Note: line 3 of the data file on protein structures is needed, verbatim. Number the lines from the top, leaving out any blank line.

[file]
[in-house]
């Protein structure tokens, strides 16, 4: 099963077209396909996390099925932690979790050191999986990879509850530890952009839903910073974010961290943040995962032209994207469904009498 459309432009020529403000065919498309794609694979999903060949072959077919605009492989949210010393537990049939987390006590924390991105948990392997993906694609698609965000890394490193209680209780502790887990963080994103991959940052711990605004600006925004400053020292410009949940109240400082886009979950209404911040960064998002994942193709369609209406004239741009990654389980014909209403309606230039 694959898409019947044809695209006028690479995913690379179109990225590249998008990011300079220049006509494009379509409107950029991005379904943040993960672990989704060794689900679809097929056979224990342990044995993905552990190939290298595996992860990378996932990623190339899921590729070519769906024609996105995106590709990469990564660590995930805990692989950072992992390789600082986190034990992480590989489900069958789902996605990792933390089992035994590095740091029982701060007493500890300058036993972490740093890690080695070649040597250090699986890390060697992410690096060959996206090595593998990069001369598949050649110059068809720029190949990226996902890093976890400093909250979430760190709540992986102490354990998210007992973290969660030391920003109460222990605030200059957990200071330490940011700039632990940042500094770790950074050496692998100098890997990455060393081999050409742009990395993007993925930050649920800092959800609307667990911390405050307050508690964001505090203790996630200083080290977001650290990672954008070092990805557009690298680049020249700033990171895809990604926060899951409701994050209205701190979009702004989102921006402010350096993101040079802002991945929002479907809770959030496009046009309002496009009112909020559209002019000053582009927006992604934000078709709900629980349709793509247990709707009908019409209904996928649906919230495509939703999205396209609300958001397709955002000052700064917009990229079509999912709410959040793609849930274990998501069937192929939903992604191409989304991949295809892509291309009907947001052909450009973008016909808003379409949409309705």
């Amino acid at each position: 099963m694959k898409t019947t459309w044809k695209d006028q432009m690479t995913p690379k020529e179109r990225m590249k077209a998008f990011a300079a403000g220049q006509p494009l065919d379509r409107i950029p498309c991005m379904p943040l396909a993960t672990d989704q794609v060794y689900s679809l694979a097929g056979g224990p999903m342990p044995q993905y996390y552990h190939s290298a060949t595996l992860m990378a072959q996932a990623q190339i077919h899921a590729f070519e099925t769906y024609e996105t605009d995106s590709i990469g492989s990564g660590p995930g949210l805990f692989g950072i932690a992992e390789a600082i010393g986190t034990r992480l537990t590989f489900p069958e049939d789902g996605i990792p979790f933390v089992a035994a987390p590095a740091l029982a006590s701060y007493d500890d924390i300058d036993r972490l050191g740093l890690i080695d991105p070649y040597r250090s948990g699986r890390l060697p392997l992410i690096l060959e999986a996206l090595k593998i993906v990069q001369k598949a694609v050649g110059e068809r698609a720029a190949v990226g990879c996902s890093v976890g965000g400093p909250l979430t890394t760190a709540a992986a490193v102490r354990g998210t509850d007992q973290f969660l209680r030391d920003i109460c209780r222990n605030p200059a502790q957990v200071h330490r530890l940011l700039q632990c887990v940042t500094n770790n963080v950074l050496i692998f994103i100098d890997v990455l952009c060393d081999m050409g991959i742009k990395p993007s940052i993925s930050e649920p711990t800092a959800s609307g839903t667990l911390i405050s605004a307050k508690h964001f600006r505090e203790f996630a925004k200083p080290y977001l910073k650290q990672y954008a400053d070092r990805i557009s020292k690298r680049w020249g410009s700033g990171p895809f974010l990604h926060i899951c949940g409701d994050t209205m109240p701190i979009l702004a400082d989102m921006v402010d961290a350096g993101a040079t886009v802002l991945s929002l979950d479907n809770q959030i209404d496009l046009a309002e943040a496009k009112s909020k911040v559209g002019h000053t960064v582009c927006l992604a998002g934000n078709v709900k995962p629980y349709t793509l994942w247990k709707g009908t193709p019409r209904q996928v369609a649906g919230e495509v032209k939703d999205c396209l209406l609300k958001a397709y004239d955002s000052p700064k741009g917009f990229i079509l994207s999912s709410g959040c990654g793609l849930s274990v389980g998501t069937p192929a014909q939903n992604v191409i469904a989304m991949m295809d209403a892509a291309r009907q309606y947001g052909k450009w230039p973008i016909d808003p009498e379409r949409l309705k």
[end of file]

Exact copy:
């Amino acid at each position: 099963m694959k898409t019947t459309w044809k695209d006028q432009m690479t995913p690379k020529e179109r990225m590249k077209a998008f990011a300079a403000g220049q006509p494009l065919d379509r409107i950029p498309c991005m379904p943040l396909a993960t672990d989704q794609v060794y689900s679809l694979a097929g056979g224990p999903m342990p044995q993905y996390y552990h190939s290298a060949t595996l992860m990378a072959q996932a990623q190339i077919h899921a590729f070519e099925t769906y024609e996105t605009d995106s590709i990469g492989s990564g660590p995930g949210l805990f692989g950072i932690a992992e390789a600082i010393g986190t034990r992480l537990t590989f489900p069958e049939d789902g996605i990792p979790f933390v089992a035994a987390p590095a740091l029982a006590s701060y007493d500890d924390i300058d036993r972490l050191g740093l890690i080695d991105p070649y040597r250090s948990g699986r890390l060697p392997l992410i690096l060959e999986a996206l090595k593998i993906v990069q001369k598949a694609v050649g110059e068809r698609a720029a190949v990226g990879c996902s890093v976890g965000g400093p909250l979430t890394t760190a709540a992986a490193v102490r354990g998210t509850d007992q973290f969660l209680r030391d920003i109460c209780r222990n605030p200059a502790q957990v200071h330490r530890l940011l700039q632990c887990v940042t500094n770790n963080v950074l050496i692998f994103i100098d890997v990455l952009c060393d081999m050409g991959i742009k990395p993007s940052i993925s930050e649920p711990t800092a959800s609307g839903t667990l911390i405050s605004a307050k508690h964001f600006r505090e203790f996630a925004k200083p080290y977001l910073k650290q990672y954008a400053d070092r990805i557009s020292k690298r680049w020249g410009s700033g990171p895809f974010l990604h926060i899951c949940g409701d994050t209205m109240p701190i979009l702004a400082d989102m921006v402010d961290a350096g993101a040079t886009v802002l991945s929002l979950d479907n809770q959030i209404d496009l046009a309002e943040a496009k009112s909020k911040v559209g002019h000053t960064v582009c927006l992604a998002g934000n078709v709900k995962p629980y349709t793509l994942w247990k709707g009908t193709p019409r209904q996928v369609a649906g919230e495509v032209k939703d999205c396209l209406l609300k958001a397709y004239d955002s000052p700064k741009g917009f990229i079509l994207s999912s709410g959040c990654g793609l849930s274990v389980g998501t069937p192929a014909q939903n992604v191409i469904a989304m991949m295809d209403a892509a291309r009907q309606y947001g052909k450009w230039p973008i016909d808003p009498e379409r949409l309705k």